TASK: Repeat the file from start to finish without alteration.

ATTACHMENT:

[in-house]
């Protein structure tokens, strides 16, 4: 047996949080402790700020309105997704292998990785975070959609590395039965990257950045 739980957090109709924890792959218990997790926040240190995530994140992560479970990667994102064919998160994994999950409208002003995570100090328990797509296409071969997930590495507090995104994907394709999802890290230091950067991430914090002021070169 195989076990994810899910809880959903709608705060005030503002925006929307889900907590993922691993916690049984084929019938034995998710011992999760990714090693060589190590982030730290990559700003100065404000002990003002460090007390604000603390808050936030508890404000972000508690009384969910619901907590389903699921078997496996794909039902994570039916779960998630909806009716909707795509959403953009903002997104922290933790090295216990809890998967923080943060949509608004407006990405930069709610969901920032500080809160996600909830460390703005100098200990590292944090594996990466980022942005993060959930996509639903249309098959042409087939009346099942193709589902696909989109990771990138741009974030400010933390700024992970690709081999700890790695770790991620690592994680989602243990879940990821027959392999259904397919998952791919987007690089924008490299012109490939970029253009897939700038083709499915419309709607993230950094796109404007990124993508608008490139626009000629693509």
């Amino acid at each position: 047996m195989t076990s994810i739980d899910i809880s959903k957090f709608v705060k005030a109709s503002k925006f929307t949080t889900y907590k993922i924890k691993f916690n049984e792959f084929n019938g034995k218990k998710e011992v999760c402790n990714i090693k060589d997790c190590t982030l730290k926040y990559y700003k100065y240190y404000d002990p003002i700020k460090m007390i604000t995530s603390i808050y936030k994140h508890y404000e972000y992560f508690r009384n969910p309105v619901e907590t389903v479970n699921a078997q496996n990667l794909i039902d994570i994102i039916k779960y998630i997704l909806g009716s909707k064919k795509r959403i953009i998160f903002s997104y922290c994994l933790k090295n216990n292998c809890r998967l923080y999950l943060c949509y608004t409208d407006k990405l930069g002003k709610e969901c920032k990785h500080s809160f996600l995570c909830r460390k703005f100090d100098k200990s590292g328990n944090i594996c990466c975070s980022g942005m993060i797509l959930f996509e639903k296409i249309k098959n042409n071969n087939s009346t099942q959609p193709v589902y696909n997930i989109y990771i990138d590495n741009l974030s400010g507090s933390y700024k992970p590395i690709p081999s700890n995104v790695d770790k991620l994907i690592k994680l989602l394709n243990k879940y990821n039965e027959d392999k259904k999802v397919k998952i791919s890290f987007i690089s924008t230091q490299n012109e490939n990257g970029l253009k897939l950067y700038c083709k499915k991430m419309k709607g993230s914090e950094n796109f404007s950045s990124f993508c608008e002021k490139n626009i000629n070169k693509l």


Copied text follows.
[in-house]
């Protein structure tokens, strides 16, 4: 047996949080402790700020309105997704292998990785975070959609590395039965990257950045 739980957090109709924890792959218990997790926040240190995530994140992560479970990667994102064919998160994994999950409208002003995570100090328990797509296409071969997930590495507090995104994907394709999802890290230091950067991430914090002021070169 195989076990994810899910809880959903709608705060005030503002925006929307889900907590993922691993916690049984084929019938034995998710011992999760990714090693060589190590982030730290990559700003100065404000002990003002460090007390604000603390808050936030508890404000972000508690009384969910619901907590389903699921078997496996794909039902994570039916779960998630909806009716909707795509959403953009903002997104922290933790090295216990809890998967923080943060949509608004407006990405930069709610969901920032500080809160996600909830460390703005100098200990590292944090594996990466980022942005993060959930996509639903249309098959042409087939009346099942193709589902696909989109990771990138741009974030400010933390700024992970690709081999700890790695770790991620690592994680989602243990879940990821027959392999259904397919998952791919987007690089924008490299012109490939970029253009897939700038083709499915419309709607993230950094796109404007990124993508608008490139626009000629693509």
């Amino acid at each position: 047996m195989t076990s994810i739980d899910i809880s959903k957090f709608v705060k005030a109709s503002k925006f929307t949080t889900y907590k993922i924890k691993f916690n049984e792959f084929n019938g034995k218990k998710e011992v999760c402790n990714i090693k060589d997790c190590t982030l730290k926040y990559y700003k100065y240190y404000d002990p003002i700020k460090m007390i604000t995530s603390i808050y936030k994140h508890y404000e972000y992560f508690r009384n969910p309105v619901e907590t389903v479970n699921a078997q496996n990667l794909i039902d994570i994102i039916k779960y998630i997704l909806g009716s909707k064919k795509r959403i953009i998160f903002s997104y922290c994994l933790k090295n216990n292998c809890r998967l923080y999950l943060c949509y608004t409208d407006k990405l930069g002003k709610e969901c920032k990785h500080s809160f996600l995570c909830r460390k703005f100090d100098k200990s590292g328990n944090i594996c990466c975070s980022g942005m993060i797509l959930f996509e639903k296409i249309k098959n042409n071969n087939s009346t099942q959609p193709v589902y696909n997930i989109y990771i990138d590495n741009l974030s400010g507090s933390y700024k992970p590395i690709p081999s700890n995104v790695d770790k991620l994907i690592k994680l989602l394709n243990k879940y990821n039965e027959d392999k259904k999802v397919k998952i791919s890290f987007i690089s924008t230091q490299n012109e490939n990257g970029l253009k897939l950067y700038c083709k499915k991430m419309k709607g993230s914090e950094n796109f404007s950045s990124f993508c608008e002021k490139n626009i000629n070169k693509l």